Microsoft Extends Azure Arc to Kubernetes
Microsoft, at its Build 2020 conference this week, announced a technology preview of an extension of its Arc framework for managing IT via the Azure cloud to Kubernetes clusters.
Azure Arc is a management platform available in preview that Microsoft announced last fall to makes it easier to deploy and manage Azure service across multiple clouds and on-premises IT environments. Microsoft is now extending that capability via Azure Arc-enabled Kubernetes, which creates a managed identity for the cluster within the Azure Portal by assigning an Azure Resource Manager ID. Kubernetes clusters can be attached to standard Azure subscriptions, participate in a resource group and be assigned tags like any other Azure resource.
Connecting a Kubernetes cluster to Azure requires an administrator to deploy agents, which run in a Kubernetes namespace dubbed azure-arc. Those agents not only connect a Kubernetes cluster to Azure Arc, but they also collect logs and metrics in addition to monitoring configuration requests. IT teams can also apply policies to any distribution of Kubernetes using the Azure Policy for Kubernetes service.
Microsoft CEO Satya Nadella this week described Azure Arc as a control plane for hybrid cloud computing. As such, Azure Arc is designed to embrace both cloud-native platforms such as Kubernetes as well as instances of Windows and Linux running inside and out of the cloud. In addition to providing support for Kubernetes clusters, Microsoft and SUSE this week also announced Azure Arc support for both SUSE Linux Enterprise Server and the SUSE CaaS Platform, an application development and deployment environment based on Kubernetes.
SUSE President of Engineering and Innovation Thomas Di Giacomo says platforms such as Azure Arc are starting to gain traction as organizations embrace modern platforms for building cloud-native applications that are more flexible and resilient. At the same time, organizations are also starting to consider how to reduce the total cost of IT by centralizing the management of public cloud and on-premises IT platforms via the cloud, he notes.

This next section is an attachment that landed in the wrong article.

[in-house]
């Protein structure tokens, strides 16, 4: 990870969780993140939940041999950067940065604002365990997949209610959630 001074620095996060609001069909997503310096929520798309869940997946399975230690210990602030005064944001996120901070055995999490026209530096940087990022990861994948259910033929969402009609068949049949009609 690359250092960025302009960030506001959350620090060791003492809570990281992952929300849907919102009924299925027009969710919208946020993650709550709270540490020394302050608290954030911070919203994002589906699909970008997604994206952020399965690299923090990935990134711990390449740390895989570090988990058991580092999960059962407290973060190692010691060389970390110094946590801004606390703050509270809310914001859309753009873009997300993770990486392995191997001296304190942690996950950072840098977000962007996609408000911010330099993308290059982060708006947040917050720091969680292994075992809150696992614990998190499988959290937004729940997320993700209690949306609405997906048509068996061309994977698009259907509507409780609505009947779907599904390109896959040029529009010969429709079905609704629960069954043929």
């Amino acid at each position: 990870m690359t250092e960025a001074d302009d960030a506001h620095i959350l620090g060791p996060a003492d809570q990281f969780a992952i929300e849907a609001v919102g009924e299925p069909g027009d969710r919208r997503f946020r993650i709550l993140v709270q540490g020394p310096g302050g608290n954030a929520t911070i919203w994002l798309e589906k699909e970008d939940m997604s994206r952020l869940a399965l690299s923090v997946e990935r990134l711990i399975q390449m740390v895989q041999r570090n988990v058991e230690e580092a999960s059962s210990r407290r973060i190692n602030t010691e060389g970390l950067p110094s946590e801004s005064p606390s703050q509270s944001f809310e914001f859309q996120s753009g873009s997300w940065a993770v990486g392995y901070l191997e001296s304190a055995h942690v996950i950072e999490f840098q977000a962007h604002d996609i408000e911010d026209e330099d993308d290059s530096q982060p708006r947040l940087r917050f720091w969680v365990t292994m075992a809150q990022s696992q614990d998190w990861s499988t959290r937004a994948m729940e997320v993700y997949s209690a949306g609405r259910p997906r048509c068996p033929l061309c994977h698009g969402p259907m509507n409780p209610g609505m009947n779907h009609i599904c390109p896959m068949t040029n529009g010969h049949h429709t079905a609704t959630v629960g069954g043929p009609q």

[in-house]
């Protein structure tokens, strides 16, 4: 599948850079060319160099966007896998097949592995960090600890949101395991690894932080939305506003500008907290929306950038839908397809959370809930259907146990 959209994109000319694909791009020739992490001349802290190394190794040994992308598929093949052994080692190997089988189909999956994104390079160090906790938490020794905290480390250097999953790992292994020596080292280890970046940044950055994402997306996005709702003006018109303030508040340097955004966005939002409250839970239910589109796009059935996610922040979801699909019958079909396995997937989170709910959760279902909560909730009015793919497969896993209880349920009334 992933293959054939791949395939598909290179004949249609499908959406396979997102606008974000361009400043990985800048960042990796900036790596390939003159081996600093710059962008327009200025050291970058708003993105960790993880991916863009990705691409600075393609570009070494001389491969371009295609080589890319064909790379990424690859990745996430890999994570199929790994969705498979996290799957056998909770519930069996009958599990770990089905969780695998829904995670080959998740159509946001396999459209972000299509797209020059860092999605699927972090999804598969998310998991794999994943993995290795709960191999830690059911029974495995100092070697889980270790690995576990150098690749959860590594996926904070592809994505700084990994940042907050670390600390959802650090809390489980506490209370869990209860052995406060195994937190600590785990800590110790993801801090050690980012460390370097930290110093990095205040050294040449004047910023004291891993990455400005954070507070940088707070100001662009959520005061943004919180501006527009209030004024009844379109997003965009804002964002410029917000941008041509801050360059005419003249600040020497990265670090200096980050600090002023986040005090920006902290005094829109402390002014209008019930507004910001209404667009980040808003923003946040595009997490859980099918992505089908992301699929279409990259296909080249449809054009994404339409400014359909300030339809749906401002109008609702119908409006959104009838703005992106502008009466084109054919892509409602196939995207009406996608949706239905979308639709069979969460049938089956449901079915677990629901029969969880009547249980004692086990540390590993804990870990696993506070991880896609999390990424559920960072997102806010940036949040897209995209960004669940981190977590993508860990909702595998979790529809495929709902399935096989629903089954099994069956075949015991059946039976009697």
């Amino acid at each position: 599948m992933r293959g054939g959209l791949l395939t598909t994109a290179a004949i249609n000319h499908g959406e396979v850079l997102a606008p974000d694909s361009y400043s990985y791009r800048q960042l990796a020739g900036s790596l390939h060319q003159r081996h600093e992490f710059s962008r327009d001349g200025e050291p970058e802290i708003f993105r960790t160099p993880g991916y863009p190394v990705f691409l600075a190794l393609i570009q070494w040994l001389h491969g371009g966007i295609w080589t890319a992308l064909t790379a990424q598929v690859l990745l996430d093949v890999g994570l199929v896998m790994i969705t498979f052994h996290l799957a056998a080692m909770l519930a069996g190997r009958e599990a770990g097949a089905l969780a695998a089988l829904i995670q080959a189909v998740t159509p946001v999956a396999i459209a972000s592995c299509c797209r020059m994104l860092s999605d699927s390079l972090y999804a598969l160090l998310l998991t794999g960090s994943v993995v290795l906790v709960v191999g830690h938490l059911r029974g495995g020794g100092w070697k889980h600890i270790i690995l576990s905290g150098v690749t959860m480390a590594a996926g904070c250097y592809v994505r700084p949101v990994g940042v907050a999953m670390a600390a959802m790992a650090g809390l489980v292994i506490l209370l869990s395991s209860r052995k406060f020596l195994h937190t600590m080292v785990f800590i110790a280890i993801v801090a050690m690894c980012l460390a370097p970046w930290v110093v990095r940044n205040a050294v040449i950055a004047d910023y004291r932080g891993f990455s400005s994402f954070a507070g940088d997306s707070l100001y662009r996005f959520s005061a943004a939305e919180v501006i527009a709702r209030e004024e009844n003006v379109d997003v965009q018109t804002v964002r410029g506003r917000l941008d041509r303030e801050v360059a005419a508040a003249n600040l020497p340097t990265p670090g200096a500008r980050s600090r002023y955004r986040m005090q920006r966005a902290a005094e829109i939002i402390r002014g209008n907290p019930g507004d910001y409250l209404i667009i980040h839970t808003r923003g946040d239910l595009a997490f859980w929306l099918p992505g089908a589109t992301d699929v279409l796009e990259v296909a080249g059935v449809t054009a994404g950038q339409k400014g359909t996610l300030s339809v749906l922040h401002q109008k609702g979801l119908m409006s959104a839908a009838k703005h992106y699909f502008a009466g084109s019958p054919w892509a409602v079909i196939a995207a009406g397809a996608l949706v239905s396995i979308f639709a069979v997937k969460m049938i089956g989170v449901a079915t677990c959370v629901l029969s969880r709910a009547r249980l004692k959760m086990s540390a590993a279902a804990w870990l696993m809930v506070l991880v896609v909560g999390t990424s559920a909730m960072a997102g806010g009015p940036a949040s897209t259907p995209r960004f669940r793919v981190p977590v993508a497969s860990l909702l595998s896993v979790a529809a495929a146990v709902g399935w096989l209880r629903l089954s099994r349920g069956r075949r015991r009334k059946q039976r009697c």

That’s become especially critical as IT organizations start to realize that, in the wake of the COVID-19 pandemic, they will need to be able to remotely manage highly distributed IT environments from home for a potentially long time to come, he adds.
Microsoft is not the only IT vendor that views the rise of hybrid cloud computing as an opportunity to extend its reach. Cloud rivals such as Amazon Web Services and Google have launched hybrid cloud computing initiatives, while Dell Technologies is looking to extend the reach of its management planes into the cloud. As hybrid cloud computing becomes a bigger imperative, competition among all the major IT vendors in the months ahead will be especially fierce.
Of course, no two organizations will be embracing hybrid cloud computing at the same rate. Most IT organizations are already employing multiple clouds that are today managed in isolation for each other. Only a small percentage of those organizations have deployed Kubernetes clusters in production environments at scale. However, those that do embrace Kubernetes are about to discover how much easier managing hybrid clouds can be when they all have a common Kubernetes foundation.